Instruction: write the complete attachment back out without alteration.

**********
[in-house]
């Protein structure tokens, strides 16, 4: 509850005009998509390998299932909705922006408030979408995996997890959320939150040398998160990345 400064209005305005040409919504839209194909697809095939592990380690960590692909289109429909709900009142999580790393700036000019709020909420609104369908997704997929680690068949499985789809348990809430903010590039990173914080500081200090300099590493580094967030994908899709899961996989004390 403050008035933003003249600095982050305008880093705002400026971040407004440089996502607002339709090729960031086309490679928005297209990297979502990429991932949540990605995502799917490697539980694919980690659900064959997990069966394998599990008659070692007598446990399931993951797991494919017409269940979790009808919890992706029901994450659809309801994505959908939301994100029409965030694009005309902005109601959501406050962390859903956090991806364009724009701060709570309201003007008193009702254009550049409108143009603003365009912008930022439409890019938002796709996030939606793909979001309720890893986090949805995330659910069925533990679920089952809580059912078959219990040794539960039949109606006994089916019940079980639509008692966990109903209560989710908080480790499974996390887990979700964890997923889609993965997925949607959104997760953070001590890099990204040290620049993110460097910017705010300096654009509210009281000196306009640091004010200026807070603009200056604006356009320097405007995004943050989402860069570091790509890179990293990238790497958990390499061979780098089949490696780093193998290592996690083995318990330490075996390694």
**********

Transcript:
[in-house]
């Protein structure tokens, strides 16, 4: 509850005009998509390998299932909705922006408030979408995996997890959320939150040398998160990345 400064209005305005040409919504839209194909697809095939592990380690960590692909289109429909709900009142999580790393700036000019709020909420609104369908997704997929680690068949499985789809348990809430903010590039990173914080500081200090300099590493580094967030994908899709899961996989004390 403050008035933003003249600095982050305008880093705002400026971040407004440089996502607002339709090729960031086309490679928005297209990297979502990429991932949540990605995502799917490697539980694919980690659900064959997990069966394998599990008659070692007598446990399931993951797991494919017409269940979790009808919890992706029901994450659809309801994505959908939301994100029409965030694009005309902005109601959501406050962390859903956090991806364009724009701060709570309201003007008193009702254009550049409108143009603003365009912008930022439409890019938002796709996030939606793909979001309720890893986090949805995330659910069925533990679920089952809580059912078959219990040794539960039949109606006994089916019940079980639509008692966990109903209560989710908080480790499974996390887990979700964890997923889609993965997925949607959104997760953070001590890099990204040290620049993110460097910017705010300096654009509210009281000196306009640091004010200026807070603009200056604006356009320097405007995004943050989402860069570091790509890179990293990238790497958990390499061979780098089949490696780093193998290592996690083995318990330490075996390694």